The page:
In Oldenburg v. Hartford Accident Indemnity Co. 266 Wis. 68, 62 N.W.2d 574, it was held that a notice of injury alone could not be served on a nonresident defendant under the provisions of then sec. 85.05(3) as it was not a process.Summary of this case from Edwards v. Gross
January 7, 1954 —
February 2, 1954.
APPEAL from an order of the circuit court for Rock county: HARRY S. Fox, Circuit Judge. Reversed.
For the appellants there was a brief by Jeffris, Mouat, Oestreich, Wood, Cunningham, and oral argument by Louis D. Gage, Jr., all of Janesville.
For the respondent there was a brief by Blakely Long of Beloit, and oral argument by J. Richard Long.
Cox, an Illinois resident, driving a truck belonging to an Indiana owner, collided in Wisconsin with the automobile of the plaintiff on January 5, 1949. On January 4, 1951, the plaintiff served a notice of injury satisfying the terms of sec. 330.19 (5), Stats., on the commissioner of the motor vehicle department. The notice was directed to Mr. Cox. On the next day the motor vehicle department mailed copies to Cox, the owner, and to his insurance company. The latter two are the present defendants and appellants. No action was begun until September 18, 1952, when plaintiff served a summons and complaint on the commissioner of the motor vehicle department. The defendants moved for summary judgment on the ground that the notice of injury was not served on the person or corporation alleged to be liable within two years from the date of injury. The trial court denied the motion and this appeal is taken.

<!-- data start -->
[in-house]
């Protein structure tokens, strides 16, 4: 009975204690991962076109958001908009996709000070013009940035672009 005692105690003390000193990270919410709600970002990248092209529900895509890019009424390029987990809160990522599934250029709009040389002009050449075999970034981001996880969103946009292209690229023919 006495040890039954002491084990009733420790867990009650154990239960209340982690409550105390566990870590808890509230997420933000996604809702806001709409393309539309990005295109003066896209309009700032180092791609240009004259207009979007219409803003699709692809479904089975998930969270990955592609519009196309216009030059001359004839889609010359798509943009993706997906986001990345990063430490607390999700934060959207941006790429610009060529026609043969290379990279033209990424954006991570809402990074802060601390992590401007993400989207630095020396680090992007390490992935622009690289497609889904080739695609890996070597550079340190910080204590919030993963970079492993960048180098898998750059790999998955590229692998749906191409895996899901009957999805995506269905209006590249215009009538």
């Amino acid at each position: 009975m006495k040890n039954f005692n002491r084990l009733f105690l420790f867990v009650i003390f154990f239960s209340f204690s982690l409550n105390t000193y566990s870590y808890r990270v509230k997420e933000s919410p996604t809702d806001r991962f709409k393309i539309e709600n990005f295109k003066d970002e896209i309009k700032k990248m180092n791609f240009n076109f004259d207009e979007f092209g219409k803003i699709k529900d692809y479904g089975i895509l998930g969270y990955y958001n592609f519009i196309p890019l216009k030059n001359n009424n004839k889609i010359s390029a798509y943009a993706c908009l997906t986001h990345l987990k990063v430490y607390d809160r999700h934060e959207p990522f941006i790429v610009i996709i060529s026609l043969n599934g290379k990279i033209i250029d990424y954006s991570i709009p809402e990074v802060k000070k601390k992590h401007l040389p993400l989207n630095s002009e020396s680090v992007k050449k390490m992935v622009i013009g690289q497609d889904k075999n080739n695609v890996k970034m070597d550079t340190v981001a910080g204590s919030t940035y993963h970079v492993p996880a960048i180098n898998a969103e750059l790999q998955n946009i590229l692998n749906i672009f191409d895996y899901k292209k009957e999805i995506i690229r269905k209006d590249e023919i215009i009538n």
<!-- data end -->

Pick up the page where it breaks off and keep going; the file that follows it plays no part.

Sec. 85.05 (3), Stats., as far as material now, states:
"The use and operation by a nonresident of a motor vehicle over the highways of Wisconsin shall be deemed an irrevocable appointment binding upon him, his executor, administrator, personal representative by such nonresident of the commissioner of the motor vehicle department to be his true and lawful attorney upon whom may be served all legal processes in any action or proceeding against him, or his executor, administrator, or personal representative, growing out of such use or operation resulting in damage or loss to person or property, and said use or operation shall be a signification of his agreement that any such process against him, or his executor, administrator, or personal representative, which is so served shall be of the same legal force and validity as if served on him personally, or his executor, administrator, or personal representative."
The statute further provides that the commissioner, upon being served with such process, shall mail a copy thereof to the nonresidents affected.